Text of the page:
From my vantage point overlooking the Leechwell Garden, I watch each day for changes. During the month, some of the trees on the edge of the Garden developed a golden sheen. By the end of the month, this sheen acquired texture as if many small brushstrokes had been applied. The brushstrokes were the plump catkins, bursting with fertility but hanging loosely like pale yellow lamb’s tails. On another tree, I noticed the upper branches acquiring a pale ruddy brown glow in the light of the rising sun. I initially imagined vestigial leaves, but in fact there must have been a change in the colour of the upper meshwork of slender branches.

Around 4 pm on better days, the Garden has been taken over by a group of about 10 young boys from the local comprehensive school. They run, jump and tumble their way about the Garden like a litter of puppies. They seem especially keen on a loosely organised game that resembles rugby but without the ball; the main aim seems to be to knock one another over and scramble about on the ground in heaps. They don’t seem to be doing any harm. It all looks great fun and they can work off energy after a day constrained in the classroom.

Feb 2
Pink lungwort

Down in the Garden, the lungwort are single-handedly putting on a valiant show. The pink clump is now covered with flowers, some turning blue. Another clump, also with spotted leaves, shows white flowers and a third clump, with narrow green unspotted leaves, sports mostly blue flowers with a few pink.

Feb 1
White lungwort

Feb 4
Blue lungwort

One of the Garden volunteers told me that lungwort is a favourite of the Hairy-footed Flower Bee, a solitary bee that likes to nest in old walls and in mortar, of which there is plenty in the Garden. She had also just seen a grey wagtail by the running water. I shall have to keep a careful watch for these bees and birds.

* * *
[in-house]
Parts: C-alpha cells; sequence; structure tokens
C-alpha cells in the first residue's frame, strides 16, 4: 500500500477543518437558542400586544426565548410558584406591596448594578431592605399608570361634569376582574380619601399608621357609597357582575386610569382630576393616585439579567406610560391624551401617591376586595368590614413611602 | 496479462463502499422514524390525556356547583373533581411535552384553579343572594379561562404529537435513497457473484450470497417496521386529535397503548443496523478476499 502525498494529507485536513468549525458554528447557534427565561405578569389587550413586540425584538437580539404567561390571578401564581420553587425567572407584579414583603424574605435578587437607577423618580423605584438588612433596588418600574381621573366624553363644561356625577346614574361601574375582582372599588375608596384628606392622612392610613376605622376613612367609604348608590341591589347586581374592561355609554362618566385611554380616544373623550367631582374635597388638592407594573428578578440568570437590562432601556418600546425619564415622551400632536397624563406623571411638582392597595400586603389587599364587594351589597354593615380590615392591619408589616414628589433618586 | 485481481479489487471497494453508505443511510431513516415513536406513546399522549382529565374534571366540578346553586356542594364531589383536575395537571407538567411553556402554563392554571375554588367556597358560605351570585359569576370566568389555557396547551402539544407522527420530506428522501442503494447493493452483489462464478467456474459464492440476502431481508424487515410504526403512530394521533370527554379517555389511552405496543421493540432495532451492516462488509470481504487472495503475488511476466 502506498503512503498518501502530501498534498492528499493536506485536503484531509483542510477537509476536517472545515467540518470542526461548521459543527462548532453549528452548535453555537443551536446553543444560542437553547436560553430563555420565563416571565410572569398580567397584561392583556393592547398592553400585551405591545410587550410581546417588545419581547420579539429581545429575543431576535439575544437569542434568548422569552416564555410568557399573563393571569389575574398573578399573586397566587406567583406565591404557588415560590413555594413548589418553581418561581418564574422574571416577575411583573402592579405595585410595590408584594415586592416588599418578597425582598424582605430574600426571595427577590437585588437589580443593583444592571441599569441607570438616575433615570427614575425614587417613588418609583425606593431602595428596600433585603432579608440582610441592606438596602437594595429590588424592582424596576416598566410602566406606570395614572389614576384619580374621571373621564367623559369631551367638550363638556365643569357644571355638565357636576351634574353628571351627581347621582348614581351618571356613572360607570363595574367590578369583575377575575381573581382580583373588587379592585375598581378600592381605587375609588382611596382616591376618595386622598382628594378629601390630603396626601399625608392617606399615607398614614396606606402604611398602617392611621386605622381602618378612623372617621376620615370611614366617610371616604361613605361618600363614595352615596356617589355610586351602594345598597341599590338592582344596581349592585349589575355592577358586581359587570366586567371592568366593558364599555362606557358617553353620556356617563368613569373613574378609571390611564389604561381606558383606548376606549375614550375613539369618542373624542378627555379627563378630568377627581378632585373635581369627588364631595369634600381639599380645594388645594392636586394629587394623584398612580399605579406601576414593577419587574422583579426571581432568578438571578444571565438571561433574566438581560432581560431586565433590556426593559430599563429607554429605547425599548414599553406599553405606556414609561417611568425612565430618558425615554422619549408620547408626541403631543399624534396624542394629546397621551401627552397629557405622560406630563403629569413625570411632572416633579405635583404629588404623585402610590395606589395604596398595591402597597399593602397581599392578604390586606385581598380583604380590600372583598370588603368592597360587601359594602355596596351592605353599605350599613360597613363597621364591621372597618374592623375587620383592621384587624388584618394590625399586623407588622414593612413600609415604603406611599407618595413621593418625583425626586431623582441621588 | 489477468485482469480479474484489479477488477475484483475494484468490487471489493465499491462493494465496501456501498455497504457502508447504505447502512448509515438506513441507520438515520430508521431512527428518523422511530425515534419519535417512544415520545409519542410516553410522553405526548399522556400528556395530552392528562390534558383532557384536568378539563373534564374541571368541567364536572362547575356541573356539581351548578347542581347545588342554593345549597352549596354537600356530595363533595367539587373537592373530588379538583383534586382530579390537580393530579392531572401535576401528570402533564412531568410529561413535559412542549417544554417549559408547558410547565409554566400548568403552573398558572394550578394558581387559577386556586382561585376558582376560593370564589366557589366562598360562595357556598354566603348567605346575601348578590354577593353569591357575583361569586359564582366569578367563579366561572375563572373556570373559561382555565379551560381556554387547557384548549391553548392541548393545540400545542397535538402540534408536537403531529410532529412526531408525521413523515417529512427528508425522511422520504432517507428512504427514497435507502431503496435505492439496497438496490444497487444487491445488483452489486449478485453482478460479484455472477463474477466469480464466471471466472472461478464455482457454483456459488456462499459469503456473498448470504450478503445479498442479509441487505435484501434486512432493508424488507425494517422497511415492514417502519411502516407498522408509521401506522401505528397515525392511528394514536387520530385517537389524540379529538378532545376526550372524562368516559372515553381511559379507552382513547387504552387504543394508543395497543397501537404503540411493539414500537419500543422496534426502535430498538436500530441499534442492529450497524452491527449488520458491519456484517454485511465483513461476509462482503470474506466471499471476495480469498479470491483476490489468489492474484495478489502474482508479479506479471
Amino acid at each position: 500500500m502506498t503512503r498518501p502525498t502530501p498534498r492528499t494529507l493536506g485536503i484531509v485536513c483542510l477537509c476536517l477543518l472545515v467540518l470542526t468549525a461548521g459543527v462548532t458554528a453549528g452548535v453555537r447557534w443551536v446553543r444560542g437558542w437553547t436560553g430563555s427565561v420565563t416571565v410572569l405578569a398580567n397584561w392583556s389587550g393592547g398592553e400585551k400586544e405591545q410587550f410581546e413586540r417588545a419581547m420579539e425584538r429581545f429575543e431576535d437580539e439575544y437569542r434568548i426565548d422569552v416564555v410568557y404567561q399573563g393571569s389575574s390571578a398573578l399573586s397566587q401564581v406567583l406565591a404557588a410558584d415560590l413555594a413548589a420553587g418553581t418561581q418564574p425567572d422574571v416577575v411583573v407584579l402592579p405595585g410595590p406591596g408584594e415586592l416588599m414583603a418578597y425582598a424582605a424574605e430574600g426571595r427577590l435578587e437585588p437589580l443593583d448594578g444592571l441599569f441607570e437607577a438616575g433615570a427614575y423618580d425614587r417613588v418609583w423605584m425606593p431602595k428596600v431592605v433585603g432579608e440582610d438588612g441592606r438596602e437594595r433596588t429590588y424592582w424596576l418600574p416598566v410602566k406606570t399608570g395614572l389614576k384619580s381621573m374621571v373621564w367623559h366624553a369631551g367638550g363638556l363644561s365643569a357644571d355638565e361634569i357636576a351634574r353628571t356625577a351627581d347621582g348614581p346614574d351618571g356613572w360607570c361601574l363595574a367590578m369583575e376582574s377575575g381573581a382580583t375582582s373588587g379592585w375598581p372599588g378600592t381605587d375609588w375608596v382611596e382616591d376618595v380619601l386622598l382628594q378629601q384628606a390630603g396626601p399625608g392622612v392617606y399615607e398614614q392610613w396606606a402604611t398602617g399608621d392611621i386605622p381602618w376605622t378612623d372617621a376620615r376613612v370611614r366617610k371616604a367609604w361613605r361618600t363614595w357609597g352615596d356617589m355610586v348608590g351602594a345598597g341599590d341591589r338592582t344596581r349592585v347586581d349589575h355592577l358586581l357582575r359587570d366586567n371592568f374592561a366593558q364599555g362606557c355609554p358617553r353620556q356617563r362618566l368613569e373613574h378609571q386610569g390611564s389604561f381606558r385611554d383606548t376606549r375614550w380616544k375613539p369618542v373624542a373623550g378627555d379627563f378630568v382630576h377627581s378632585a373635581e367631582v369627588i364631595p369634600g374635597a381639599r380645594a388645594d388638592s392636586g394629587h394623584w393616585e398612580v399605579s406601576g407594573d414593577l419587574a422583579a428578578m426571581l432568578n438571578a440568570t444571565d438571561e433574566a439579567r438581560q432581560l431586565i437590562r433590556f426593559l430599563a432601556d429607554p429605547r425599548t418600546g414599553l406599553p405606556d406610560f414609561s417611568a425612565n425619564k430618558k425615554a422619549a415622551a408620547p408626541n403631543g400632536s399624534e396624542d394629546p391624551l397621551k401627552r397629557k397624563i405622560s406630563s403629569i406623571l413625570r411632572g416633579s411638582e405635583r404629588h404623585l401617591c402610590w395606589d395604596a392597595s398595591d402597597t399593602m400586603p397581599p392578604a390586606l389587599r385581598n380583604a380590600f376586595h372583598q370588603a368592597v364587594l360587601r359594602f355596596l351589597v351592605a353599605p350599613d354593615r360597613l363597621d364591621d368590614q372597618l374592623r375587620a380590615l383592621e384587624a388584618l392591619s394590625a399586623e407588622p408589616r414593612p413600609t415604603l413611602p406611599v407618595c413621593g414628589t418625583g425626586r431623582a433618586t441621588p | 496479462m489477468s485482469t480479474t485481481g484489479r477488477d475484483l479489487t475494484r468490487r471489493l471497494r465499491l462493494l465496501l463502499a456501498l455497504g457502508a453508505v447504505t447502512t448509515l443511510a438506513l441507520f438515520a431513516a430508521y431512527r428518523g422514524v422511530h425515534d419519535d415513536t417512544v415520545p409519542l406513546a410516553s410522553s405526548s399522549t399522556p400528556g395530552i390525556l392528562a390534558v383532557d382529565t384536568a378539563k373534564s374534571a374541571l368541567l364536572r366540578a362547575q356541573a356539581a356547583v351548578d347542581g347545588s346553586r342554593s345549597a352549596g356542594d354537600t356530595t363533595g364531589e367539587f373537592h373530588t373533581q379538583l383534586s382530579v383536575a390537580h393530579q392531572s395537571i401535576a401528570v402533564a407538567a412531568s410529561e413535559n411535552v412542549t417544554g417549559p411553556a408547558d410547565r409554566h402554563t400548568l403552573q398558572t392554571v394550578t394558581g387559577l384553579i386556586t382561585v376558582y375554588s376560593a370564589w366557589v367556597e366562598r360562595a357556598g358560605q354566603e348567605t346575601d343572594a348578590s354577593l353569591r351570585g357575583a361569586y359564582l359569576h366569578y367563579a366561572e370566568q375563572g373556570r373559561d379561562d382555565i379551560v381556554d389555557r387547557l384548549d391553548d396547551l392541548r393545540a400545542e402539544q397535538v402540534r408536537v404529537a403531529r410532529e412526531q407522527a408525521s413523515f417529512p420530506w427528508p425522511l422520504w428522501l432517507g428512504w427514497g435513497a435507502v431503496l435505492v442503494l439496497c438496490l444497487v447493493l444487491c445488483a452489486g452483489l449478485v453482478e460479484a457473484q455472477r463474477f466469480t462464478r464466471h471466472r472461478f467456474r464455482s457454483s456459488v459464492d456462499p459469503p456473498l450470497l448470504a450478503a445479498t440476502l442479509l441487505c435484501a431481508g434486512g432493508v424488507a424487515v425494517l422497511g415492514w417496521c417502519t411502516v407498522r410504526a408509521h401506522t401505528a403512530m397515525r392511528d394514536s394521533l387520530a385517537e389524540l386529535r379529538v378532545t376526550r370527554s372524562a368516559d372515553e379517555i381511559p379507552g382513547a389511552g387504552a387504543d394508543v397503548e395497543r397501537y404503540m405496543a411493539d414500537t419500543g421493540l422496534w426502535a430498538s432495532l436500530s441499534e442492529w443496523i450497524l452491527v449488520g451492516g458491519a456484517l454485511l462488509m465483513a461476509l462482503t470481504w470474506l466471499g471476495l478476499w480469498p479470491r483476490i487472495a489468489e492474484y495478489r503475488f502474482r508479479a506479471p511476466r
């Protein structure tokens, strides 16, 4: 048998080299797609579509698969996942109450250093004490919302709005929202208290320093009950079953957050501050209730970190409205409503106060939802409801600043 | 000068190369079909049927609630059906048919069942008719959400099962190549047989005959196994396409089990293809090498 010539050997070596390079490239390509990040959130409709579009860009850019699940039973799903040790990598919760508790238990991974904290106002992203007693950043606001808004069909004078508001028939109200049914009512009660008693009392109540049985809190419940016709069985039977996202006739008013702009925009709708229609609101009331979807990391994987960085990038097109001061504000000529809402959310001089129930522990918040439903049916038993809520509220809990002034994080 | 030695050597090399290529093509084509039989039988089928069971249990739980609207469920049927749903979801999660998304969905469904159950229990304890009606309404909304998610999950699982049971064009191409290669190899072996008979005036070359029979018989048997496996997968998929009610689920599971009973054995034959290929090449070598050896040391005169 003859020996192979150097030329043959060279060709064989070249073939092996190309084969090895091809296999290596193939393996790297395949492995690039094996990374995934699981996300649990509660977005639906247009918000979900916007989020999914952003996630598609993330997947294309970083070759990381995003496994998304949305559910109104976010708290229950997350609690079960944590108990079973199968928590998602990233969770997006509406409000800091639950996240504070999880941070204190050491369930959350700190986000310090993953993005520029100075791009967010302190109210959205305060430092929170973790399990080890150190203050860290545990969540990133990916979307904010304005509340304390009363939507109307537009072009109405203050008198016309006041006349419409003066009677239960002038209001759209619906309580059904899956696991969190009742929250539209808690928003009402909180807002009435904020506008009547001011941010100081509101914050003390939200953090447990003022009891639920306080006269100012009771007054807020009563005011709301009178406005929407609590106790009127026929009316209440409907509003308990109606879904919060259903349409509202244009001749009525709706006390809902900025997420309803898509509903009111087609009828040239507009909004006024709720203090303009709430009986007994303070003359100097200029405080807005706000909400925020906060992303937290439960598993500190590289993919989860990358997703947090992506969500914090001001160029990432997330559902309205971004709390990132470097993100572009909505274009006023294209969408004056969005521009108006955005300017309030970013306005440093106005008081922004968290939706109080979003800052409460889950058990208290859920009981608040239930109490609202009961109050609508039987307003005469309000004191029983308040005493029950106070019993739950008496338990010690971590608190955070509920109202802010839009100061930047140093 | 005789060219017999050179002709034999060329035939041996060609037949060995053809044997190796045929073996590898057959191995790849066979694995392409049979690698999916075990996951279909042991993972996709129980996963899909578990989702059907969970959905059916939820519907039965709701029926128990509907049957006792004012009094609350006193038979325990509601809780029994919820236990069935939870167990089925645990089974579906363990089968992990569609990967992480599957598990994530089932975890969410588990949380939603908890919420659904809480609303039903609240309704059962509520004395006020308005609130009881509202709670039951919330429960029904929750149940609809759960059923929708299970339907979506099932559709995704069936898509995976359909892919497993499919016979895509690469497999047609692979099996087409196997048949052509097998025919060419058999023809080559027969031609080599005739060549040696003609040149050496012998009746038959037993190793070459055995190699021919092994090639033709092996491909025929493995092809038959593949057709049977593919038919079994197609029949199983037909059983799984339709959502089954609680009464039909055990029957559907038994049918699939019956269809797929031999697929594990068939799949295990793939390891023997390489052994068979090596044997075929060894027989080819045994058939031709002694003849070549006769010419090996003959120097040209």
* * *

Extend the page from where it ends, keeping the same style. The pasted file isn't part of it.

Feb 5
A clump of primroses and the Three Guardians sculpture

Elsewhere in the Garden, there are a few snowdrops and celandine in flower and several clumps of primroses, a sure sign that the year is moving on. I have a soft spot for primroses and I remember their pale yellow flowers and delicate stems when, as a child, I picked them from railway embankments of the old Somerset and Dorset Railway. Primroses also grow well in this part of Devon and in the mid 20th century, local Paper Mills sent primrose-posies to their customers to give them “a breath of Devon air”. Children collected the flowers in return for pocket money and vast numbers were picked. The practice was frowned upon by conservation-minded people so in 1977, the paper manufacturers enlisted the help of ecologists from Plymouth Polytechnic to find out if the yearly primrose harvest was damaging the wild primrose. They came to the conclusion that the harvest was an important community event and was organised in a way that was unlikely to affect survival of wild primroses. Despite this, the practice was discontinued a few years later as public attitudes hardened against wild-flower picking.

Feb 3
Some still water – look for the new frogspawn on the right and tadpoles on the left

The frogspawn I mentioned last month disappeared and I thought that was the end for the frogs. My pessimism was misplaced as not only have the frogs been busy laying more spawn but there are now quite a few tadpoles happily swimming about in the still pools of water in the Garden. There’s no sign of legs yet but it’s early days. How many will survive I don’t know but its good to see some hatched.

Towards the end of the month, there have been several days with sunshine and perhaps it’s something about the light but there was a distinct whiff of spring in the air. We shall see!

The photographs were taken on February 24th by Hazel Strange